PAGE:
In Garratt v. Baker, 5 Cal. 2d 745 (Cal. 1936), three married business partners entered into a contract in which they agreed that in the event of the death of any one of them, the survivors would pay the widow of the third $500 per month until her death.Summary of this case from Thieme v. Cobb
Docket No. S.F. 15450.
March 31, 1936.
APPEAL from a judgment of the Superior Court of the City and County of San Francisco. Louis H. Ward, Judge. Reversed with directions.
The facts are stated in the opinion of the court.
Charles H. Sooy for Appellant.
T.C. Van Ness, Jr., Charles Dalmage Sooy and H.B.M. Miller, as Amici Curiae on Behalf of Appellant.
Christopher M. Bradley for Respondents.
The plaintiff appeals from a judgment entered in favor of defendants after a demurrer to her complaint was sustained without leave to amend.
The allegations of the complaint are simple. Three persons, decedent Edward C. Garratt, defendant A.H. Baker and defendant John Callahan, all married men, were engaged in business as partners. They entered into an agreement by the terms of which each agreed that in the event of the death of any one of them, the two survivors would pay to the widow of the deceased partner the sum of $500 per month as long as they and she should live. Edward C. Garratt died November 19, 1932. Plaintiff is his surviving widow. The other partners paid the monthly sum above specified for some time, and then refused to make further payments. Plaintiff brought this action for $4,750, the amount alleged to be in arrears.
The position of the defendants, in which the lower court concurred, was that the agreement as set forth in the complaint was an illegal wagering contract, and hence wholly void. It is also contended that it lacks consideration, is unenforceable by reason of the statute of frauds, and is neither a valid insurance contract nor a contract for the benefit of a third party. In our opinion, none of these contentions is sound.
 The object of the agreement seems perfectly clear and thoroughly proper. Members of a partnership, desirous of continuing the business without interruption upon the death of one of them, agree that instead of permitting the business to be wound up and the partnership assets to be sold to meet the needs of the decedent's widow, they will undertake the personal obligation of such support. It is said that such arrangements are common, and in view of the practical advantages that are realized, there is no reason why they should not be. It is also said that insurance policies are available under which the partners may "reinsure", that is, may secure a policy which will assure payments to the partnership sufficient to meet the obligation assumed toward the widow. It is difficult to see how a contract between partners which carries out in a satisfactory manner the object of assuring support to the widow of a deceased partner can be against public policy. It has none of the characteristics of a bet or wager. None of the "betting" partners receives the "stake"; the first widow is the only beneficiary. Nor is there anything peculiar in the fact that only one person benefits under the agreement. There were but three partners, and upon the death of a second member the partnership could not continue as such, and the object of the arrangement would fail.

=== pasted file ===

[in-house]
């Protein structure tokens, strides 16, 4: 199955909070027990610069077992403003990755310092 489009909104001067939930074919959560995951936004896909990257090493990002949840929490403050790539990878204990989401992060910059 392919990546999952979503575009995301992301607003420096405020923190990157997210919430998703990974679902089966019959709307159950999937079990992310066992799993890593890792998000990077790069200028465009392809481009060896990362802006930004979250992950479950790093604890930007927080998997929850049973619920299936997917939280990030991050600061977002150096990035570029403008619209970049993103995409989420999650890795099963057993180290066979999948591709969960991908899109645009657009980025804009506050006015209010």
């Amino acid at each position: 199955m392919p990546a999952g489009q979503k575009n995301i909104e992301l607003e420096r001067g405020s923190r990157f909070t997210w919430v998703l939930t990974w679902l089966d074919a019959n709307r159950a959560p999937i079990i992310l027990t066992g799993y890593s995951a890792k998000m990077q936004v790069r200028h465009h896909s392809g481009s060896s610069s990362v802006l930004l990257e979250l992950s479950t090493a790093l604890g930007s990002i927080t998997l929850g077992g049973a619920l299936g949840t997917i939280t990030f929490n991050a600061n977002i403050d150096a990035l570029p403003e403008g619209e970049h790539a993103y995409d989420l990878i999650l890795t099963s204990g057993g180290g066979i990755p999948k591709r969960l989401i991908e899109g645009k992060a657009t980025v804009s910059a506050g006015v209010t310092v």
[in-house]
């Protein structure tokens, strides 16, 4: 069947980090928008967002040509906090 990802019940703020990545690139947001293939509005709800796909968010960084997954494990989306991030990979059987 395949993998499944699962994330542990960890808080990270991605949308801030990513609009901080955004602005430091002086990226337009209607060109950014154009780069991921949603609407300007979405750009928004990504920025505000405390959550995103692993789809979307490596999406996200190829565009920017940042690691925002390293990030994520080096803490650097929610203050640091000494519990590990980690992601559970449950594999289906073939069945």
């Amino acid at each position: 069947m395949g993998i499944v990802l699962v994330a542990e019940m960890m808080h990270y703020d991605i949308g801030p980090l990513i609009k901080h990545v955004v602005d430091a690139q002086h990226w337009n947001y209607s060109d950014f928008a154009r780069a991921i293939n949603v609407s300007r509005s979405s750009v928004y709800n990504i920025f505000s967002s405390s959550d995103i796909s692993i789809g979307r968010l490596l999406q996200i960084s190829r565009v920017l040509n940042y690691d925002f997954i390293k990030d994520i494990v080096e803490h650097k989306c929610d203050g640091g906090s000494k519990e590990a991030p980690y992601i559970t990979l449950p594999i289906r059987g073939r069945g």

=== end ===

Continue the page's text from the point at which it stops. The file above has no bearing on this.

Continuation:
The agreement meets all of the requirements of a contract for the benefit of a third party. It was expressly for the benefit of one of the three possible surviving widows, and it was not necessary that the beneficiary be named and identified as an individual. A third party may enforce a contract where he shows that he is a member of a class of persons for whose benefit it was made. ( Woodhead Lumber Co. v. E.G. Niemann Investments, 99 Cal.App. 456 [ 278 P. 913]; Bryan v. Banks, 98 Cal.App. 748 [ 277 P. 1075].)  The suggestion is made that the third party beneficiary cannot recover, under the California rule, where the parties have previously rescinded the contract. There is nothing in the complaint from which rescission may be inferred, and since this defense must be pleaded ( Stanton v. Santa Ana Sugar Co., 84 Cal.App. 206 [257 P. 907]), it cannot be considered on demurrer.
 It is suggested also that the agreement is void for lack of consideration, since the two surviving partners could gain nothing by it; but the mutual promises of the three partners were obviously sufficient as consideration. (See Papadakos v. Soares, 177 Cal. 411 [ 170 P. 1114].)
 It is further argued that the agreement is oral, and was not to be performed during the lifetime of the promisor. It is unnecessary to determine whether this objection has any merit, for the complaint does not show that the agreement was oral, and under the settled presumption of a writing in the case of contracts within the statute of frauds the objection cannot be raised by demurrer. (See Warfield v. Basso, 62 Cal.App. 47 [ 216 P. 48].)
None of the objections to the agreement can be sustained, and the demurrer should have been overruled.
The judgment is reversed with directions to the trial court to overrule the demurrer, and permit defendants, if they so desire, to answer.
Curtis, J., Thompson, J., Shenk, J., Seawell, J., Waste, C.J., and Conrey, J., concurred.